Mayor Ted Wheeler announced on Twitter that the Portland Police Bureau will stop charging crime victims for their own police reports on Jan. 1.

The change comes amid criticism for lengthy backlogs and expensive fees for crime victims, journalists and members of the public looking for information in Portland police records.

"This fee has been in place for a long time, under many administrations," Wheeler tweeted.

The $30 fee dates back to 2015, when PPB tripled prices for basic police reports from $10. WW  first reported the bureau's months-long backlog and a sharp increase in pricing for police reports in December 2016. The bureau pointed to a number of technical problems and insufficient staffing to explain the delays.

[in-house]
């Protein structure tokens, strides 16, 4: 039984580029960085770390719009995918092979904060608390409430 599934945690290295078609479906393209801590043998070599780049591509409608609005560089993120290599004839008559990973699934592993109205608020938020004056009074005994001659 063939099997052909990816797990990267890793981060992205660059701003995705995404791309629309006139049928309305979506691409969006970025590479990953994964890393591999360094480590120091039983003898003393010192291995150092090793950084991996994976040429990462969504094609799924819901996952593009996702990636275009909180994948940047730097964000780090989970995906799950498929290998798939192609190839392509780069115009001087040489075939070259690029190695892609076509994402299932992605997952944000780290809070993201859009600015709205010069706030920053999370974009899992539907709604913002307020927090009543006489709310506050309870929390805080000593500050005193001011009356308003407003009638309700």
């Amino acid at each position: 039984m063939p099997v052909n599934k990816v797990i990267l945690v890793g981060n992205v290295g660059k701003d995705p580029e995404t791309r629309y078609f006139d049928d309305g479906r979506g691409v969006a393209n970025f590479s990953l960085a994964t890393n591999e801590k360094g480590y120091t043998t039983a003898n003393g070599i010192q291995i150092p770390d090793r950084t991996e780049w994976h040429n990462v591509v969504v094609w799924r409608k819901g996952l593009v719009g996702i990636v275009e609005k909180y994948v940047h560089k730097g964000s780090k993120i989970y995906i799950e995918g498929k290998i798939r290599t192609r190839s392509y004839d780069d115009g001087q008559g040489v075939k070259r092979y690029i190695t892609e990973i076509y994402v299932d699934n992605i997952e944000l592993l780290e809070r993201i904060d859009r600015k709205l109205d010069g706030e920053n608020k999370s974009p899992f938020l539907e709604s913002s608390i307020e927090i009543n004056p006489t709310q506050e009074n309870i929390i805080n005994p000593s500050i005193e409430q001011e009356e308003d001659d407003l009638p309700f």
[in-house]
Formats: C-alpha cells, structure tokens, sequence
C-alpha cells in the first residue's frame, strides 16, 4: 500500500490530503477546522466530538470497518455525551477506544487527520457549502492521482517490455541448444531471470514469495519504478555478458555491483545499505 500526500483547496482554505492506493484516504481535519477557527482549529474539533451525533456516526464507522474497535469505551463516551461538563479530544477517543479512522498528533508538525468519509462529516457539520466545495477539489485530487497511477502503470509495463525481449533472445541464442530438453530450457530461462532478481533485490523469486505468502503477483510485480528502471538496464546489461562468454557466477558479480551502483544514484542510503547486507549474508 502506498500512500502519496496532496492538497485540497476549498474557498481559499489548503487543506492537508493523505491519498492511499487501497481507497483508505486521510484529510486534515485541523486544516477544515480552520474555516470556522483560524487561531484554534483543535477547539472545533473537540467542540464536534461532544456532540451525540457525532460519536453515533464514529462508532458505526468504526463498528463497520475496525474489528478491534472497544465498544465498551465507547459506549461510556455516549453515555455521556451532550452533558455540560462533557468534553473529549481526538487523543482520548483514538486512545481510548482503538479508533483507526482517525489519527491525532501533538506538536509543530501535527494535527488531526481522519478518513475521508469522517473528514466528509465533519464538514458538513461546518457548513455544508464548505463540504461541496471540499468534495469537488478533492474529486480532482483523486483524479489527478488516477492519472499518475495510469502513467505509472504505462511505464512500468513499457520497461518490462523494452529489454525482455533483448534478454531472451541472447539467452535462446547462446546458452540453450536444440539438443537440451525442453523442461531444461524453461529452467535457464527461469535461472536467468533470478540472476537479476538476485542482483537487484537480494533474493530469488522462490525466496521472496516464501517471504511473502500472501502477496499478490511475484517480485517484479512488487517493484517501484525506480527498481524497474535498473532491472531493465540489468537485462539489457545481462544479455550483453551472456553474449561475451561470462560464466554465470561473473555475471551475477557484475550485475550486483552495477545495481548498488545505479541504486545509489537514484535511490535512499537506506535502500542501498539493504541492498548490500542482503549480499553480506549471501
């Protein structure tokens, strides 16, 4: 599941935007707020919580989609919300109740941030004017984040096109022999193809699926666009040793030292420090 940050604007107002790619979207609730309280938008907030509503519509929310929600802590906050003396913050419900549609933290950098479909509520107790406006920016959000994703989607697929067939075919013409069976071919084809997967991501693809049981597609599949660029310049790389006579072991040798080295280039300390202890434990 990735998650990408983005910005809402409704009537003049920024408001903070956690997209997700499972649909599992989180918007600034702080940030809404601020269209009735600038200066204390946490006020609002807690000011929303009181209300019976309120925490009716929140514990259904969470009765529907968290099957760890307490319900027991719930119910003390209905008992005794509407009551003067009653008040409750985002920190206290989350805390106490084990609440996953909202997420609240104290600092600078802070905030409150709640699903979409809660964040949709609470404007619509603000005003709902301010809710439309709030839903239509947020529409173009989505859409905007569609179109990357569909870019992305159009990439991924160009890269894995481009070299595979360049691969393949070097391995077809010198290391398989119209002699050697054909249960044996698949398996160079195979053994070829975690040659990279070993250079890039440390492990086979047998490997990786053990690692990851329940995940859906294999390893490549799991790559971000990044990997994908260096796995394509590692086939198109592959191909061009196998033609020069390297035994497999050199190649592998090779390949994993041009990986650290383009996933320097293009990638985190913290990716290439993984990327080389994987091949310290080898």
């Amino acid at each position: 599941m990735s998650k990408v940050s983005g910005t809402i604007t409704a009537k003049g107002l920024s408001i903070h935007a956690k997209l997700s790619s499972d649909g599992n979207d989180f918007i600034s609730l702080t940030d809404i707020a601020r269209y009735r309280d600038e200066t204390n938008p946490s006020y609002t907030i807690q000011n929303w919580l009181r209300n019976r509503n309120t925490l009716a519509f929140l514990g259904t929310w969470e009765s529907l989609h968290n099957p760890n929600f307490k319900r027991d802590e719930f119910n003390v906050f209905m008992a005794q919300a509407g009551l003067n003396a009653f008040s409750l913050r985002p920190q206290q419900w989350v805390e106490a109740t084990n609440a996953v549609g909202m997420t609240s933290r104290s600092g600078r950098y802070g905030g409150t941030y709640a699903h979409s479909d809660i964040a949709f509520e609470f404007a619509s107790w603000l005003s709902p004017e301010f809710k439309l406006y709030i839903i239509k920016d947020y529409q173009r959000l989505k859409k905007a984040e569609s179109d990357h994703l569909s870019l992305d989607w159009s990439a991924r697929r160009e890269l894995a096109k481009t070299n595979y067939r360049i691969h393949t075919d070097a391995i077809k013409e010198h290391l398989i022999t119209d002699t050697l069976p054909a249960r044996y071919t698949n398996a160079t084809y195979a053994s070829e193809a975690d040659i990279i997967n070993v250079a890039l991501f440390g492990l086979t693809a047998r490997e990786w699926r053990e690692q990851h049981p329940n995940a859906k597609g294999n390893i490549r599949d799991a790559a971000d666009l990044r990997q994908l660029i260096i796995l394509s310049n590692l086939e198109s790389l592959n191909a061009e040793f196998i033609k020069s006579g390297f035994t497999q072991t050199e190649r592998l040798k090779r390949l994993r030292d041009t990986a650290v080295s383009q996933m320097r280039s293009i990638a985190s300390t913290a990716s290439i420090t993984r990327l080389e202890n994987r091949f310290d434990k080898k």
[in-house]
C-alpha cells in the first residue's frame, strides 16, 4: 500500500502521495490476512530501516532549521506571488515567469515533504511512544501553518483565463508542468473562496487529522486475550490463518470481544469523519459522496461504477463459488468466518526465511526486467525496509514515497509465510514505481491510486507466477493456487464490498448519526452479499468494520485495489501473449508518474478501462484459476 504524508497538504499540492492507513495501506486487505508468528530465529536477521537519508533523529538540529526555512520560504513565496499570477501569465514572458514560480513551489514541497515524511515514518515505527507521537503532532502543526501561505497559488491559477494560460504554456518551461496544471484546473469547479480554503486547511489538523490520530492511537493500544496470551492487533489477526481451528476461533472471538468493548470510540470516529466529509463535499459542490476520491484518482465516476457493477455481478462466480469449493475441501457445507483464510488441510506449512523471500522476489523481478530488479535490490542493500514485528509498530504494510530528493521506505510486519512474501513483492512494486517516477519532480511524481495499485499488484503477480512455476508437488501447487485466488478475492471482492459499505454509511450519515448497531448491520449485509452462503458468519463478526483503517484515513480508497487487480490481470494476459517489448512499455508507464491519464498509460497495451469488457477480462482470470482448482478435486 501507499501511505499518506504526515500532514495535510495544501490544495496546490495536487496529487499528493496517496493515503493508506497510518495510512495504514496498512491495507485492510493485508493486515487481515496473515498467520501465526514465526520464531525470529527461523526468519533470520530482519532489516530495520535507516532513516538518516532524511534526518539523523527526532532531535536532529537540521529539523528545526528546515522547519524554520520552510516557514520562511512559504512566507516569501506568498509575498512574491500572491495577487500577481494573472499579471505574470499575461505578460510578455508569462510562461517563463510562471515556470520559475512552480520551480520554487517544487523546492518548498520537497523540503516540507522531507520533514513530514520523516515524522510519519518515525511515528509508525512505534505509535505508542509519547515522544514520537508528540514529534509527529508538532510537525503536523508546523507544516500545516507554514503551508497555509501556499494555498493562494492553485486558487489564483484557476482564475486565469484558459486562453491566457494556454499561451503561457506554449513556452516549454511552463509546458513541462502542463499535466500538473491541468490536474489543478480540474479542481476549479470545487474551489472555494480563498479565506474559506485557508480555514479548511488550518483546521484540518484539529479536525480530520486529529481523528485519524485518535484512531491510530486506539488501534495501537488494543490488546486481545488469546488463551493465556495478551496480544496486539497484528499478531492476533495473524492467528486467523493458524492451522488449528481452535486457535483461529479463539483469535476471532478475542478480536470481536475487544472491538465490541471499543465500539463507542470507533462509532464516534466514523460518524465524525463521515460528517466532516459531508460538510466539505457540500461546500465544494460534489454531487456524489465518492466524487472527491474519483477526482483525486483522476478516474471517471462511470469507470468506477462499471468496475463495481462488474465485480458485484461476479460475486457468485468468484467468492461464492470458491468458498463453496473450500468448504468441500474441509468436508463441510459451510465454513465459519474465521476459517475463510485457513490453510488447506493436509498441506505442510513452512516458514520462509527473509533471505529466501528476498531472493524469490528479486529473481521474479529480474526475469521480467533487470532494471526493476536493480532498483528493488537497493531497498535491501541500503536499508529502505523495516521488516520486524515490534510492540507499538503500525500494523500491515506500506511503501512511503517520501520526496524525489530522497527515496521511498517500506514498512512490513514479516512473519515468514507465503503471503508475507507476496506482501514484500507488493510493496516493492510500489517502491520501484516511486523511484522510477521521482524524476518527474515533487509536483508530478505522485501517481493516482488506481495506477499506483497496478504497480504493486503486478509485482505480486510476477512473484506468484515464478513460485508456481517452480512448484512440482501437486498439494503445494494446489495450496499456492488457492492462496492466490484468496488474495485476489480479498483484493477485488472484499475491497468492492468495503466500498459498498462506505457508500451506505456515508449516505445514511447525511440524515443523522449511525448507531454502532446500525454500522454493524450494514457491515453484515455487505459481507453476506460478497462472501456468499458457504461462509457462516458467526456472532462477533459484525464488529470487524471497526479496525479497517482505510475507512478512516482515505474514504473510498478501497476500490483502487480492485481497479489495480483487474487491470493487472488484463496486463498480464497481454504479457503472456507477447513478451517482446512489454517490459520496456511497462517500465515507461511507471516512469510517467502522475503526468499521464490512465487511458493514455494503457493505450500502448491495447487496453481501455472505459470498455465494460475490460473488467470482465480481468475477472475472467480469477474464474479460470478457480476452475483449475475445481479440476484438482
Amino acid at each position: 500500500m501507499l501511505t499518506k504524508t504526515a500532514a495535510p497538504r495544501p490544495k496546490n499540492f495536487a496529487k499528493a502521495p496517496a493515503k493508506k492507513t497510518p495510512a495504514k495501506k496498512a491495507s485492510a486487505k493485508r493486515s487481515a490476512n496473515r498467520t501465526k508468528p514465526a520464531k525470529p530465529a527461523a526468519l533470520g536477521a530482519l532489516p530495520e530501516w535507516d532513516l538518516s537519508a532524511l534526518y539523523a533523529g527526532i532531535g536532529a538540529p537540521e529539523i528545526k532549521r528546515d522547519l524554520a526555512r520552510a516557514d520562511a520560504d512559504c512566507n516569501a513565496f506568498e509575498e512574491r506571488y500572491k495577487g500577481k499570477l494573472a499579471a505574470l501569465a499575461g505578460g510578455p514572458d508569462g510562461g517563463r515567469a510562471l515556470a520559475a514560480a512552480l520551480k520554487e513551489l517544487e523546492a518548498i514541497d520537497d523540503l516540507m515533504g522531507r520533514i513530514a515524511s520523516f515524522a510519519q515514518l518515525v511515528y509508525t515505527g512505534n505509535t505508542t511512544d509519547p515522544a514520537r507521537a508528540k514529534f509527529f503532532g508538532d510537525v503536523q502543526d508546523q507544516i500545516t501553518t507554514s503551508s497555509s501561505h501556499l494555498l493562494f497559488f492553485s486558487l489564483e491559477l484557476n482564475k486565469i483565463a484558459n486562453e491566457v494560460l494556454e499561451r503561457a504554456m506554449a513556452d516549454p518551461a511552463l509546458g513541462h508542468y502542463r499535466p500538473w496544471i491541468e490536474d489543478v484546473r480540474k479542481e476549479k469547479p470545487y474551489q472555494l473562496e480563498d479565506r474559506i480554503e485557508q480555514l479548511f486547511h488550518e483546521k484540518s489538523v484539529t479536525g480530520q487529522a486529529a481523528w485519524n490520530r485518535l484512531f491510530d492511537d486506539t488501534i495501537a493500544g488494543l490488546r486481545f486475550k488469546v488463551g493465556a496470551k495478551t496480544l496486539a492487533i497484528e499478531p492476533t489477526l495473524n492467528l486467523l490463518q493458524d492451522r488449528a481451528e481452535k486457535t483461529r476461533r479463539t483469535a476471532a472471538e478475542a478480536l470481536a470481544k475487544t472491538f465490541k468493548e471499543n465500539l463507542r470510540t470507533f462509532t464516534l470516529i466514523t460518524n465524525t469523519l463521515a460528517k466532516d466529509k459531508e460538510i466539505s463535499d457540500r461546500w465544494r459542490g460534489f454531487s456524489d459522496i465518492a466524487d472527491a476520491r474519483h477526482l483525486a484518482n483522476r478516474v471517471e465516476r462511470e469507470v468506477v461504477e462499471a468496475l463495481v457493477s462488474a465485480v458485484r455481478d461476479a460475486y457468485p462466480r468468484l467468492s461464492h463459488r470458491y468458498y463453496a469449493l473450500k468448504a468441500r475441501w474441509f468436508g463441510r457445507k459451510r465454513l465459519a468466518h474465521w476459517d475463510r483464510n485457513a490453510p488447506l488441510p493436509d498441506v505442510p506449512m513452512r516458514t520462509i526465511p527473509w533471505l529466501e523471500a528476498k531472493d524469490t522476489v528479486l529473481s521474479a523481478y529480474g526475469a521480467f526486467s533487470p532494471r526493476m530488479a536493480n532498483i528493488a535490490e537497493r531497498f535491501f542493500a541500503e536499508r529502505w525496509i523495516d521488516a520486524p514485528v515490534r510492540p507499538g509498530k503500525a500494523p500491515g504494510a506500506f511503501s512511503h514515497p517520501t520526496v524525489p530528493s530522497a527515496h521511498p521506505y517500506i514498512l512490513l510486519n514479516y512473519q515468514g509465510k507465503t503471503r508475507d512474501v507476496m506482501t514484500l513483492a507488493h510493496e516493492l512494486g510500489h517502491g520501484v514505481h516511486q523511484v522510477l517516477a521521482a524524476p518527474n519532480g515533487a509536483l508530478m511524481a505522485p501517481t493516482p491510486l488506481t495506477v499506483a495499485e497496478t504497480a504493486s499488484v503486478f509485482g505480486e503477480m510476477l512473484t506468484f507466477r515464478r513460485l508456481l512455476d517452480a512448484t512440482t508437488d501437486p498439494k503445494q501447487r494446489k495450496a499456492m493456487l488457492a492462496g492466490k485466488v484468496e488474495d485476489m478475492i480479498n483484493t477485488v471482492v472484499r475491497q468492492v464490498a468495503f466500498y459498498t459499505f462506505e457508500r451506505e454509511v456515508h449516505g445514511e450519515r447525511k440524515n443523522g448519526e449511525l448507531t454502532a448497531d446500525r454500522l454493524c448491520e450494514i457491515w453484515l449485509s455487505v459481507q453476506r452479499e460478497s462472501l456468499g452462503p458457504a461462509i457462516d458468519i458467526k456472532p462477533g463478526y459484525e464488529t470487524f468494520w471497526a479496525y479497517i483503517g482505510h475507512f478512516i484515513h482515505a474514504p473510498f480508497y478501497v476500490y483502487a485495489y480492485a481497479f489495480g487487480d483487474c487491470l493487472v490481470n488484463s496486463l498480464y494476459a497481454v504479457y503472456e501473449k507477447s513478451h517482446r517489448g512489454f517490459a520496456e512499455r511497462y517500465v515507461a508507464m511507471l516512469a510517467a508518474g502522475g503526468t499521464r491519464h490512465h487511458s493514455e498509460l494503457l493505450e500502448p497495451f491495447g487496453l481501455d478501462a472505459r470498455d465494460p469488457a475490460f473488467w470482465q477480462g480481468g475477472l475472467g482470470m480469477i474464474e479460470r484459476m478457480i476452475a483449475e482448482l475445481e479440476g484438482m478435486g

"I can't make any good excuses because there aren't any," police spokesman Sgt. Pete Simpson said at the time.

The mayor's office declared it would look into the problem after The Oregonian wrote again about the backlog and compared PPB's public record policies to the Seattle Police Department's. Unlike Portland, Seattle typically provides police reports within a day or two, The Oregonian reported.

"Little by little, reform is happening," Wheeler said.